Music therapy is a clinical technique used by trained therapists to encourage individuals to cope with physical, emotional, mental and social challenges. Now, findings published in the Cochrane Database of Systematic Reviews show that patients with schizophrenia or schizophrenia-like disorders may derive significant short- and long-term benefits from this novel treatment if added to the standard care doctors use to treat these mental illnesses, reports Medscape.
For the assessment, scientists at the Greig Academy Music Therapy Research Centre in Norway reviewed the literature for 18 randomized controlled trials that compared music therapy with standard care, placebo therapy or no treatment. The trials lasted between 1 to 6 months and included 1,215 participants. Studies looked at the short-term (1 to 1.5 months), medium-term (3 to 4 months) and long-term effects (6 to 9 months) of music therapy.
Researchers found that depending on the number of sessions and whether the treatment was given in high or low doses, music therapy improved the global and mental states (general mindset and symptoms such as lethargy and social withdrawal), social functioning and the quality of life of people with schizophrenia or schizophrenia-like disorders during short and medium periods of time. (Scientists reported that at least 20 sessions might be required to achieve significant positive clinical effects that varied from person to person.)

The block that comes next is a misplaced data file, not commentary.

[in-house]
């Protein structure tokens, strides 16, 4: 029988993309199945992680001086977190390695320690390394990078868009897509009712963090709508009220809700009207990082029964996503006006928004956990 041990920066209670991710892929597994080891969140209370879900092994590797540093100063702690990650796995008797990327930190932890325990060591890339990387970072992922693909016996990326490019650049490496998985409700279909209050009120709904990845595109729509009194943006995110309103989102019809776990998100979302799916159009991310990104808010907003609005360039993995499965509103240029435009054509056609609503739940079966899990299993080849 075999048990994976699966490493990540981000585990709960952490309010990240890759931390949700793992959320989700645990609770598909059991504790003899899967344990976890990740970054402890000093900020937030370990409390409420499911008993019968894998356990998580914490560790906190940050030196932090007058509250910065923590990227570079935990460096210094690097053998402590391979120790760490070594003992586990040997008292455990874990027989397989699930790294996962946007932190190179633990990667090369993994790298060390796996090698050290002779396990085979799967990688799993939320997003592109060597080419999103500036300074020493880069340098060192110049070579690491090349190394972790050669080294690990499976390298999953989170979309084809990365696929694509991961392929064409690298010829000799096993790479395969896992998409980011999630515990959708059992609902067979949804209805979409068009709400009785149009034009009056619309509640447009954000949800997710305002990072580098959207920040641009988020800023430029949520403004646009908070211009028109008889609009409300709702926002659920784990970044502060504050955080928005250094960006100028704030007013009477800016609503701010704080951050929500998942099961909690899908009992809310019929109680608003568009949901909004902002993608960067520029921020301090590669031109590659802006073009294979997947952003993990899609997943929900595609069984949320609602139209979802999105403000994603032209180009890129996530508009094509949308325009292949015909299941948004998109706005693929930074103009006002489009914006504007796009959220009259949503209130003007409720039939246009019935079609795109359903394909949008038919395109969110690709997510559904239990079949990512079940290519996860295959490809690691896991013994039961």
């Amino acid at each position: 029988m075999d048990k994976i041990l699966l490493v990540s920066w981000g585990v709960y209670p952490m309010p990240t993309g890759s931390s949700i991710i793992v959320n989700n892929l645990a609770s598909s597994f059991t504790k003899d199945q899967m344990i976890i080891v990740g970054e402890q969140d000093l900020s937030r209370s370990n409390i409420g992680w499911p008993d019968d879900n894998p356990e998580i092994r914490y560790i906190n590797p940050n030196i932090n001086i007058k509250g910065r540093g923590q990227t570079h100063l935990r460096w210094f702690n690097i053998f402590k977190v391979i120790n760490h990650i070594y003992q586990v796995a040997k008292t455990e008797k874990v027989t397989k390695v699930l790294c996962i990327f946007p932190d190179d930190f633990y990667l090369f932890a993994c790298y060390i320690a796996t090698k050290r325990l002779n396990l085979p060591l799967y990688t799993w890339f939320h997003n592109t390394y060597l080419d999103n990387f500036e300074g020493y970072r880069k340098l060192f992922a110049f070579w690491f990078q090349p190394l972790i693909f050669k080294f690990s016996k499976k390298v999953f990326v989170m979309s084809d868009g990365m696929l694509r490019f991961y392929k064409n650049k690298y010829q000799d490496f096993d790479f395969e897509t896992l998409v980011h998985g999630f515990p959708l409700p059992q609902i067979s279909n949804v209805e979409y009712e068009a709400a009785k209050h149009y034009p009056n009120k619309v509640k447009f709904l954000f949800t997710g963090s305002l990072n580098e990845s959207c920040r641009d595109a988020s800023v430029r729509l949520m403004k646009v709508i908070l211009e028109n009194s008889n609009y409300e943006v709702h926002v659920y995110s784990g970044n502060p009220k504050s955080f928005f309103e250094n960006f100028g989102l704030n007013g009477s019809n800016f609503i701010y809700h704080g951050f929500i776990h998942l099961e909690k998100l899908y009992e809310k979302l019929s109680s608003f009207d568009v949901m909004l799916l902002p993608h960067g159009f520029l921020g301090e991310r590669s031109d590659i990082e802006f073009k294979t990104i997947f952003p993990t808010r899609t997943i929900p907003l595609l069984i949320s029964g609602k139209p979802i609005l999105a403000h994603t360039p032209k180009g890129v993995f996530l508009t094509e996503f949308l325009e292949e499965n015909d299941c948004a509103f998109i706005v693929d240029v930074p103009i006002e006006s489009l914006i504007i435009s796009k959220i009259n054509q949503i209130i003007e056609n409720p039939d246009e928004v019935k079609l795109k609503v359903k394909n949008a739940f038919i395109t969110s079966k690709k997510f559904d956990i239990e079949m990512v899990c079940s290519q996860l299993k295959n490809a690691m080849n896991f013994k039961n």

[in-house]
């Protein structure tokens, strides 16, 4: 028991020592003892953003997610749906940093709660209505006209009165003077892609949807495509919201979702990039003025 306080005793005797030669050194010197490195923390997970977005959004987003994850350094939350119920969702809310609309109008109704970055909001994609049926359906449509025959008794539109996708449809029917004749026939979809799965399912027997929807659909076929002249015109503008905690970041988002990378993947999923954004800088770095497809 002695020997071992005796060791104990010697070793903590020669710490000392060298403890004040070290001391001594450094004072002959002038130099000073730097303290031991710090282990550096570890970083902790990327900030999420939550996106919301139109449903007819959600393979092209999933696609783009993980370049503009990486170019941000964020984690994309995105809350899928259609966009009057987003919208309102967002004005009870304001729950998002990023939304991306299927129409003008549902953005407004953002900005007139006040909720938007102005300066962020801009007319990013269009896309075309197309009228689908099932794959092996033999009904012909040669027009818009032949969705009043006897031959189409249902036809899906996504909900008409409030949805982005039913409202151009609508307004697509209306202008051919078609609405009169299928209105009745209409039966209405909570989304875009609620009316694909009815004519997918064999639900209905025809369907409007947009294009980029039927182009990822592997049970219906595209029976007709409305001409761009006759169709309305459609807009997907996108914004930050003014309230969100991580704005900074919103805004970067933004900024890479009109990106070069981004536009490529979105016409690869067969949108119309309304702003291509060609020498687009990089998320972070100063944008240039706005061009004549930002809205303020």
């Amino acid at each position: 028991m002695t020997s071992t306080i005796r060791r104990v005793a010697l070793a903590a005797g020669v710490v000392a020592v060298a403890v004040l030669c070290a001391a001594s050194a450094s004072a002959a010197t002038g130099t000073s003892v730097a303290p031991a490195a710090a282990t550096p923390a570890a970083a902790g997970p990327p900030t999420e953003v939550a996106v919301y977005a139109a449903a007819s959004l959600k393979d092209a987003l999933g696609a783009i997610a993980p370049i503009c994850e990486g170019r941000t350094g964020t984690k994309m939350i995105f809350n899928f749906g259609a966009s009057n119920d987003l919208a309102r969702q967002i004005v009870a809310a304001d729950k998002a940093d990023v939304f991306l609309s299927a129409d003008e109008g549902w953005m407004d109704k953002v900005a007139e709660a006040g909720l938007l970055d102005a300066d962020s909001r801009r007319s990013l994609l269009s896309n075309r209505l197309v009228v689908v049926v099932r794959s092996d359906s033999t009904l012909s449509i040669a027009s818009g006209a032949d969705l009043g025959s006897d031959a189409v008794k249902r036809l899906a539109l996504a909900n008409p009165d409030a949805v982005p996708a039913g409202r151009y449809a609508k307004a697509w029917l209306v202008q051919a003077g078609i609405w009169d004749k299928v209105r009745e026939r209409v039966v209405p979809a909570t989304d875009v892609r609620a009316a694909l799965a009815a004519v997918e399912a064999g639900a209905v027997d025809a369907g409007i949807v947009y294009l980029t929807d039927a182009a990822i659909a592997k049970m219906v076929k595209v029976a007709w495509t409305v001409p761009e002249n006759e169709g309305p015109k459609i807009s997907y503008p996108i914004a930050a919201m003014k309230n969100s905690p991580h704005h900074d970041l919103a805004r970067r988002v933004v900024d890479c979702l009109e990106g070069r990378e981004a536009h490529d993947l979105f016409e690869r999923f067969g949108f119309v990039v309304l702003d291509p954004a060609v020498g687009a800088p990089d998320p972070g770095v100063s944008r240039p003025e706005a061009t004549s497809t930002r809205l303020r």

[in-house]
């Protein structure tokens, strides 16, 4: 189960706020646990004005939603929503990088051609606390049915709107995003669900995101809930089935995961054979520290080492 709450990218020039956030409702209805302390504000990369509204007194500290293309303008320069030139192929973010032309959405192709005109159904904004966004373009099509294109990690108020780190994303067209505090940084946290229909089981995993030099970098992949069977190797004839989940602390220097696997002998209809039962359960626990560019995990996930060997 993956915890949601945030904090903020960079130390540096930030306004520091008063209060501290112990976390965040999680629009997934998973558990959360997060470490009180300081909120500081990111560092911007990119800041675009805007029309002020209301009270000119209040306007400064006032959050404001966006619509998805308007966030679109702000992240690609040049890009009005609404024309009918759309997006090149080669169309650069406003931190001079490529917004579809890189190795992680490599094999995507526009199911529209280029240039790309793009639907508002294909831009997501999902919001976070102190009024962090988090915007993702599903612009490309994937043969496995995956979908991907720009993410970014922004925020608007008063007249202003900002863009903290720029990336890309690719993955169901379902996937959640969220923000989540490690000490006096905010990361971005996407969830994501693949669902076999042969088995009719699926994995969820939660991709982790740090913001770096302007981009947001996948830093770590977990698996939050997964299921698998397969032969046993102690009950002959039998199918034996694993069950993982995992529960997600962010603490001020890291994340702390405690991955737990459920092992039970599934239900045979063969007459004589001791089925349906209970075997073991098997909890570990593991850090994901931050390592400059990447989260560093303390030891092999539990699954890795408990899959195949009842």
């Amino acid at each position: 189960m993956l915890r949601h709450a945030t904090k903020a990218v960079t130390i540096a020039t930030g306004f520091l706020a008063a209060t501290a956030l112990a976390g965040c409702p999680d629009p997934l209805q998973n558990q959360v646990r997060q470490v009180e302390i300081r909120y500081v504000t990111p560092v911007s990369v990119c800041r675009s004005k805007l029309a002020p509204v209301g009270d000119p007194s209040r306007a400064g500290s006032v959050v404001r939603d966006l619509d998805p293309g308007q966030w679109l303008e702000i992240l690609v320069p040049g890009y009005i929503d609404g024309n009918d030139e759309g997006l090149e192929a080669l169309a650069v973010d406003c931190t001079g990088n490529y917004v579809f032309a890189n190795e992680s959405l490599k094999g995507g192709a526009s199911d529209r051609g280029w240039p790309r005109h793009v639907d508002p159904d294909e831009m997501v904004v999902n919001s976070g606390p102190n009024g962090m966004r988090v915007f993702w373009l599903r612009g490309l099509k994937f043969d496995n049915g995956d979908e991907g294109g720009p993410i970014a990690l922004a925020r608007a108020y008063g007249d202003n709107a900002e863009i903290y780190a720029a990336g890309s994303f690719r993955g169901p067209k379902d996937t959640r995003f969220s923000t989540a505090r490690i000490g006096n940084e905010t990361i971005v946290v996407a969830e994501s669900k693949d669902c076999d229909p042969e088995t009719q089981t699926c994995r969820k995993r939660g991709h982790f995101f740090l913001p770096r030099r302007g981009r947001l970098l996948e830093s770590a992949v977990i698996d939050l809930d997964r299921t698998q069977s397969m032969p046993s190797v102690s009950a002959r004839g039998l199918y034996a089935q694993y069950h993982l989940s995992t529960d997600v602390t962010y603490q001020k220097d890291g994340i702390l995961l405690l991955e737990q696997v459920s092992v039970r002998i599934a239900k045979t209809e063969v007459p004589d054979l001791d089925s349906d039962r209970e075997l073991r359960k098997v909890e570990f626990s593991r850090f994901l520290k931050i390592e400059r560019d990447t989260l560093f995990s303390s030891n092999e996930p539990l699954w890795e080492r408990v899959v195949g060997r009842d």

“It clearly takes time for the effects of music therapy to unfold,” wrote the study’s authors. “This can be seen not only from the tendency of effects to increase over time but also from examining the numbers of sessions provided in each of the studies. The strongest effects were found in studies that provided long-term, high-frequency music therapy.”
In conclusion, scientists suggested that more research must be conducted to confirm the long-term effects of music therapy, the number of treatments required for specific outcomes and the ramifications of treatments delivered outside of hospital settings.
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